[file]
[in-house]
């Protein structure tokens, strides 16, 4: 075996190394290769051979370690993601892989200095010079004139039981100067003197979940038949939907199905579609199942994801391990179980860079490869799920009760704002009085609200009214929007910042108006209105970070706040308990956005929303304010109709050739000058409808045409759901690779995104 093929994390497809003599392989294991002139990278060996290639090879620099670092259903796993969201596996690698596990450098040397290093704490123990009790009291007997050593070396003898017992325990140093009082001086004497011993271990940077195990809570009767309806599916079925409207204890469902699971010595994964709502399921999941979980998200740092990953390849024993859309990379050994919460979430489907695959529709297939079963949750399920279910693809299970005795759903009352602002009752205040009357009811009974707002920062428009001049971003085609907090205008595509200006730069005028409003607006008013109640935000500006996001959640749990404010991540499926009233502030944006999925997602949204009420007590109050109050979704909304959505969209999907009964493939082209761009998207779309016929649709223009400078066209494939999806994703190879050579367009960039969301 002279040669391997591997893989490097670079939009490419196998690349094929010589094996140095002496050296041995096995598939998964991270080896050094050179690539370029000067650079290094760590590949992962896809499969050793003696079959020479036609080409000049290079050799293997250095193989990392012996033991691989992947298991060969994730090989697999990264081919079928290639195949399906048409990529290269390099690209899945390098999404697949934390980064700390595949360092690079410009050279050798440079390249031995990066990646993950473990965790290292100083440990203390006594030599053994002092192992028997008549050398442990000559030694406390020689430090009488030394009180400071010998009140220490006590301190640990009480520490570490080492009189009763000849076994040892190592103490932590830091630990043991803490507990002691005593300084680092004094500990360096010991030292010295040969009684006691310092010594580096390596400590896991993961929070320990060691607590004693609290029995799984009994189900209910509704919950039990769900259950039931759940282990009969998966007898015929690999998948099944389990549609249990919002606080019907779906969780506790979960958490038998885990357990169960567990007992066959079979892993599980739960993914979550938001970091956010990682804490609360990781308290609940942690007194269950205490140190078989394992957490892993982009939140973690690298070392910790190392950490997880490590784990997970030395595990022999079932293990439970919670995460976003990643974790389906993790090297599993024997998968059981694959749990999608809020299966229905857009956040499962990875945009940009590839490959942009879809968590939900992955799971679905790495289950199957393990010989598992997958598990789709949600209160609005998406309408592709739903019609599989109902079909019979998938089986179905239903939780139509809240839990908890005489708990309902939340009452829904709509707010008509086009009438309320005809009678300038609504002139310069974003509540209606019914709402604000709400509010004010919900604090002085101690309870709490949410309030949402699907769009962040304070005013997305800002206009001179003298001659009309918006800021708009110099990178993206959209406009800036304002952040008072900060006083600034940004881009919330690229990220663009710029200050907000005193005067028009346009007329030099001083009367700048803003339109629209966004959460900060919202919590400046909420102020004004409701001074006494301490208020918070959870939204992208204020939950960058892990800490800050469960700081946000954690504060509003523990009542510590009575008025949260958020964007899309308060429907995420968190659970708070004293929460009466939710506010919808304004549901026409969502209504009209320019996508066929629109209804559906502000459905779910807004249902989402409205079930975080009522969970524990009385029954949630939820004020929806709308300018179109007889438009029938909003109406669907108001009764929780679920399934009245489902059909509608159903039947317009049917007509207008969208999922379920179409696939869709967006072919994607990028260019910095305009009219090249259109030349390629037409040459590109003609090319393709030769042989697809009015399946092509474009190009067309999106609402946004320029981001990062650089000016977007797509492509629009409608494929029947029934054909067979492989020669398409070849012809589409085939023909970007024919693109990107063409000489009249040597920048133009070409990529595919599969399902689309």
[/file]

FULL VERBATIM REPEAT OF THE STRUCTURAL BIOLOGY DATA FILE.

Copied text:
[in-house]
């Protein structure tokens, strides 16, 4: 075996190394290769051979370690993601892989200095010079004139039981100067003197979940038949939907199905579609199942994801391990179980860079490869799920009760704002009085609200009214929007910042108006209105970070706040308990956005929303304010109709050739000058409808045409759901690779995104 093929994390497809003599392989294991002139990278060996290639090879620099670092259903796993969201596996690698596990450098040397290093704490123990009790009291007997050593070396003898017992325990140093009082001086004497011993271990940077195990809570009767309806599916079925409207204890469902699971010595994964709502399921999941979980998200740092990953390849024993859309990379050994919460979430489907695959529709297939079963949750399920279910693809299970005795759903009352602002009752205040009357009811009974707002920062428009001049971003085609907090205008595509200006730069005028409003607006008013109640935000500006996001959640749990404010991540499926009233502030944006999925997602949204009420007590109050109050979704909304959505969209999907009964493939082209761009998207779309016929649709223009400078066209494939999806994703190879050579367009960039969301 002279040669391997591997893989490097670079939009490419196998690349094929010589094996140095002496050296041995096995598939998964991270080896050094050179690539370029000067650079290094760590590949992962896809499969050793003696079959020479036609080409000049290079050799293997250095193989990392012996033991691989992947298991060969994730090989697999990264081919079928290639195949399906048409990529290269390099690209899945390098999404697949934390980064700390595949360092690079410009050279050798440079390249031995990066990646993950473990965790290292100083440990203390006594030599053994002092192992028997008549050398442990000559030694406390020689430090009488030394009180400071010998009140220490006590301190640990009480520490570490080492009189009763000849076994040892190592103490932590830091630990043991803490507990002691005593300084680092004094500990360096010991030292010295040969009684006691310092010594580096390596400590896991993961929070320990060691607590004693609290029995799984009994189900209910509704919950039990769900259950039931759940282990009969998966007898015929690999998948099944389990549609249990919002606080019907779906969780506790979960958490038998885990357990169960567990007992066959079979892993599980739960993914979550938001970091956010990682804490609360990781308290609940942690007194269950205490140190078989394992957490892993982009939140973690690298070392910790190392950490997880490590784990997970030395595990022999079932293990439970919670995460976003990643974790389906993790090297599993024997998968059981694959749990999608809020299966229905857009956040499962990875945009940009590839490959942009879809968590939900992955799971679905790495289950199957393990010989598992997958598990789709949600209160609005998406309408592709739903019609599989109902079909019979998938089986179905239903939780139509809240839990908890005489708990309902939340009452829904709509707010008509086009009438309320005809009678300038609504002139310069974003509540209606019914709402604000709400509010004010919900604090002085101690309870709490949410309030949402699907769009962040304070005013997305800002206009001179003298001659009309918006800021708009110099990178993206959209406009800036304002952040008072900060006083600034940004881009919330690229990220663009710029200050907000005193005067028009346009007329030099001083009367700048803003339109629209966004959460900060919202919590400046909420102020004004409701001074006494301490208020918070959870939204992208204020939950960058892990800490800050469960700081946000954690504060509003523990009542510590009575008025949260958020964007899309308060429907995420968190659970708070004293929460009466939710506010919808304004549901026409969502209504009209320019996508066929629109209804559906502000459905779910807004249902989402409205079930975080009522969970524990009385029954949630939820004020929806709308300018179109007889438009029938909003109406669907108001009764929780679920399934009245489902059909509608159903039947317009049917007509207008969208999922379920179409696939869709967006072919994607990028260019910095305009009219090249259109030349390629037409040459590109003609090319393709030769042989697809009015399946092509474009190009067309999106609402946004320029981001990062650089000016977007797509492509629009409608494929029947029934054909067979492989020669398409070849012809589409085939023909970007024919693109990107063409000489009249040597920048133009070409990529595919599969399902689309």